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Patricia Petibon: Redhead

available at Amazon
Rosso: Italian Baroque Arias,
P. Petibon, Venice Baroque Orchestra, A. Marcon

(released on August 3, 2010)
DG 477 8763 | 75'24"
Redheads should not be famous only for being crazy, even if some of the most notorious ones -- Achilles, Caligula, Elizabeth I, Lucille Ball, Beverly Sills, Vivaldi, Sarah Bernhardt, Van Gogh, Cleopatra, Emily Dickinson -- are known for their fiery temperaments. For her new album of Italian Baroque arias, French soprano Patricia Petibon plays on the popular assumptions about her own hair color, incarnating some volatile personalities in an astounding range of music, by some of the big guns (Handel, Vivaldi, Alessandro Scarlatti), as well as a few lesser-performed composers like Sartorio, Porpora, and Stradella. We have admired Petibon's singing before: in Haydn's Orlando Paladino and as a flighty Sœur Constance in Poulenc's Dialogues des Carmélites. Like her reportedly dynamic Lulu at this summer's Salzburg Festival (even while costumed in lingerie), her success is often more dramatic than purely vocal. Certainly the promotional videos released by Deutsche Grammophon, which show Petibon gesticulating wildly, rocking from side to side, with the face of a person possessed or disturbed, indicate that that side of her performing personality prevailed even in recording.

A recital of assorted opera arias is unlikely to be of much interest to a serious collector, although opera fanatics will surely want to hear this disc. Petibon's sense of drama does carry into the music, as she embellishes her melodic lines with every imaginable elaboration and variation, whispering, growling, soaring to a clear top, and descending to a gravelly bottom. The sense of brilliant dramatic contrast in many ways sums up the aesthetic goals of the Baroque period, and this extravagance, at the service of the emotional punch of each work, is the musical counterpart of the dramatic tenebrism of a painter like Caravaggio. The playing of the Venice Baroque Orchestra is beautifully scaled to these extremes, from a full-bore rhythmic tussle to the gentle accompaniment of lute or therbo. Specialists will also be pleased to read the disc's liner essay, contributed by Philippe Beaussant, the musicologist who founded the Centre de Musique Baroque in Versailles.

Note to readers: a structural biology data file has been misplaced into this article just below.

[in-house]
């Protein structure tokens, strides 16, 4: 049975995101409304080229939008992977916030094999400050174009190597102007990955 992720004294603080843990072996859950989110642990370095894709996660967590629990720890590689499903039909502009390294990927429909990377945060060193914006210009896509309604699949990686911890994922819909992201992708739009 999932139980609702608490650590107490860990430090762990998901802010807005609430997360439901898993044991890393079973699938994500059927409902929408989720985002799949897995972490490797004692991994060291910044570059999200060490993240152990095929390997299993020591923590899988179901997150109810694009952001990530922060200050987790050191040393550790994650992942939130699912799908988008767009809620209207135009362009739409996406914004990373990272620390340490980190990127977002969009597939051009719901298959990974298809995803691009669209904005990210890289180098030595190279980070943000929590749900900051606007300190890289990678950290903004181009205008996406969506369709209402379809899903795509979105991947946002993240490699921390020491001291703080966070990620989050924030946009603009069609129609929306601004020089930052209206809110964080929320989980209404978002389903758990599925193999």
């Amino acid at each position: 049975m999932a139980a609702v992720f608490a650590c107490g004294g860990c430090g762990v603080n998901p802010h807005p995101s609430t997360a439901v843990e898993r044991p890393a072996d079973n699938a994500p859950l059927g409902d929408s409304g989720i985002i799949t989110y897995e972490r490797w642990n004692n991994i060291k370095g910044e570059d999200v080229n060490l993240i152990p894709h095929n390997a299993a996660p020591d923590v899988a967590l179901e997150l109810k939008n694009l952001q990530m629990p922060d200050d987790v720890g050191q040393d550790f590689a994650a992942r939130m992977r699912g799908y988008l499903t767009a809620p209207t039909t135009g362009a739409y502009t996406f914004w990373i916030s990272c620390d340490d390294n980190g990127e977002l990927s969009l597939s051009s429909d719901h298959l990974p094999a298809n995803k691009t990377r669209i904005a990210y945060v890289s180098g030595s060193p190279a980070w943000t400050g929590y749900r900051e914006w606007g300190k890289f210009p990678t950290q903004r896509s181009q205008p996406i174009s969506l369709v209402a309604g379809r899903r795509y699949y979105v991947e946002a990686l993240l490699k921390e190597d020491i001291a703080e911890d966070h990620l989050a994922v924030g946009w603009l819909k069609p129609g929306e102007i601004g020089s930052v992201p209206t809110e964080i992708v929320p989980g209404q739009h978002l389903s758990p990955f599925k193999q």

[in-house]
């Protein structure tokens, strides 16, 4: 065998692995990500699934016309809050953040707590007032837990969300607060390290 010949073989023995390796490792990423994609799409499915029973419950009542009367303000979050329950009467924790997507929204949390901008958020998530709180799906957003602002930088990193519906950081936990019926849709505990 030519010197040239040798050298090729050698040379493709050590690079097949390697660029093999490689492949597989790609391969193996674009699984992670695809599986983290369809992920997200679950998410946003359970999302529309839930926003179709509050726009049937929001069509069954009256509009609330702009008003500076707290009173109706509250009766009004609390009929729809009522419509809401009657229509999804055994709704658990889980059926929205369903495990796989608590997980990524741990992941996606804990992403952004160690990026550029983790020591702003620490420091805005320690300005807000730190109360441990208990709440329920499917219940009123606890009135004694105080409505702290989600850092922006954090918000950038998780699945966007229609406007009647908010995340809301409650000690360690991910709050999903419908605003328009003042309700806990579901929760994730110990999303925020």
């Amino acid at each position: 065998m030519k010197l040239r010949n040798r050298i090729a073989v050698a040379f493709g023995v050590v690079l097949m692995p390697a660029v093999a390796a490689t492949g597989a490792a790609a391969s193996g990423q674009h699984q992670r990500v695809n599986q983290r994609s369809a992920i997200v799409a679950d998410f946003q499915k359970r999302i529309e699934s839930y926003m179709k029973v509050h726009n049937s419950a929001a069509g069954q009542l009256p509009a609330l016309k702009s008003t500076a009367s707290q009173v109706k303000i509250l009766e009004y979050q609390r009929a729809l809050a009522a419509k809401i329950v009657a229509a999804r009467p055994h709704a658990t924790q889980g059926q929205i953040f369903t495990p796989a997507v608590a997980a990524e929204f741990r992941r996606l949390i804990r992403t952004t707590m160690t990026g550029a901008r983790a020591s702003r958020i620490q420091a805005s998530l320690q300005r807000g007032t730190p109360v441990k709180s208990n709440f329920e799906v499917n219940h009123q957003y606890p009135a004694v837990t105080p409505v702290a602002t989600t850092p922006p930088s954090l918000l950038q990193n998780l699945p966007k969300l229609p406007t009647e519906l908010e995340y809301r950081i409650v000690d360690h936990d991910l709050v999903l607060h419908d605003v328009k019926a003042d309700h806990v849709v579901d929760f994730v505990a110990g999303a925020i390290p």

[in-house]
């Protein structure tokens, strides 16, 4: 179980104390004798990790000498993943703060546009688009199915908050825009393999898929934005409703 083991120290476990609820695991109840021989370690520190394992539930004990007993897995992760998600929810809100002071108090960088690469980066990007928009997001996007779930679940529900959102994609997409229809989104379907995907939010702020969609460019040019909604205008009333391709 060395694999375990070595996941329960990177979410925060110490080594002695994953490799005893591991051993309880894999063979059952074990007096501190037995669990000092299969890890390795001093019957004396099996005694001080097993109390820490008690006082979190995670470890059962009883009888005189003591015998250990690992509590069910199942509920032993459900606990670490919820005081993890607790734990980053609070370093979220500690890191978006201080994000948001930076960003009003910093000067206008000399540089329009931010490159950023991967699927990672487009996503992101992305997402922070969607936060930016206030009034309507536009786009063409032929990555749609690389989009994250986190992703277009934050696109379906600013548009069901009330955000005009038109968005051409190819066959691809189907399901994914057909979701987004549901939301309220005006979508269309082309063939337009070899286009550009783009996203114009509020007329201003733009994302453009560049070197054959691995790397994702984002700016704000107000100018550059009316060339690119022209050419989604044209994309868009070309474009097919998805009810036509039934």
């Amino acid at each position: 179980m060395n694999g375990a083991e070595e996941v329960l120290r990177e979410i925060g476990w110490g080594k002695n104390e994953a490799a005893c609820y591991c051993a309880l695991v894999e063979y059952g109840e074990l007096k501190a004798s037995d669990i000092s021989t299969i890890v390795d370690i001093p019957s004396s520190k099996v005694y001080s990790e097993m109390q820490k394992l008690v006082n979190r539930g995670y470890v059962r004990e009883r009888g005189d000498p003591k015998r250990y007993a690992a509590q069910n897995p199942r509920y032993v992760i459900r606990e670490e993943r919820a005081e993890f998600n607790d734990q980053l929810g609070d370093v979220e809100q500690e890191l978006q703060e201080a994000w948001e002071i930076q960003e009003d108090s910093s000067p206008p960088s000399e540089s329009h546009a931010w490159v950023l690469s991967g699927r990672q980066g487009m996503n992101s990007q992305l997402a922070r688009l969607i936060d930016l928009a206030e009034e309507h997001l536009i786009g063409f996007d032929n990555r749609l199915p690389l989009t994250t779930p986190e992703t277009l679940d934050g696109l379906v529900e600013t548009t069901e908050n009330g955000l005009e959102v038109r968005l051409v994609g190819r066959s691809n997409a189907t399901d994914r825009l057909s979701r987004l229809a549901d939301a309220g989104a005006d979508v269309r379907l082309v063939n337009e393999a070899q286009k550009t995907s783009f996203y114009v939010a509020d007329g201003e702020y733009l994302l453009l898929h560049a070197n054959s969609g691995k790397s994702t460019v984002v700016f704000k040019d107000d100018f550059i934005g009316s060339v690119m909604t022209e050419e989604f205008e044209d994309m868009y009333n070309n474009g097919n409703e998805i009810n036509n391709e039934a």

Anonymous said...

Huh? Your opening sentence is nonsensical. Where did you get the idea that Beverly Sills was notorious? She wasn't famous for being temperamental either. How about you do a little fact checking before you write.

Charles T. Downey said...

Hmm, redheads are also known for being overly sensitive to stereotypes about redheads?

True, Bubbles was not generally a temperamental diva in the old mold off the stage, but was not she not known to have a certain flair for the dramatic on stage?

Unknown said...

My understanding is that Cleopatra's red hair is an urban legend. After all, while her family may originally have been Roman, the Ptolemy's had lived in Egypt for 300 years by the time Cleopatra was born.

Garth Trinkl said...

I also saw the new Deutsche Grammophon promotional video of Ms. Petibon – on Classics Arts Showcase – and I thought that it was quite exciting and not at all compromising of the cause of baroque music. Just my opinion.

And I don’t believe that your comment “with the face of a person possessed or disturbed” is really fair either. This comment has been made recently about other top (female) singing stars as well, some of whom have virtually sold out the Kennedy Center.

Charles, why don’t you use your excellent publishing and critical platform to advocate for Classic Arts Showcase being shown in the Baltimore/D.C. area? Your state-side colleagues Mssrs Babcock, Barry, and Lodico may care to join you in this worthwhile, in my opinion, classical arts exposure and education advocacy. Thanks.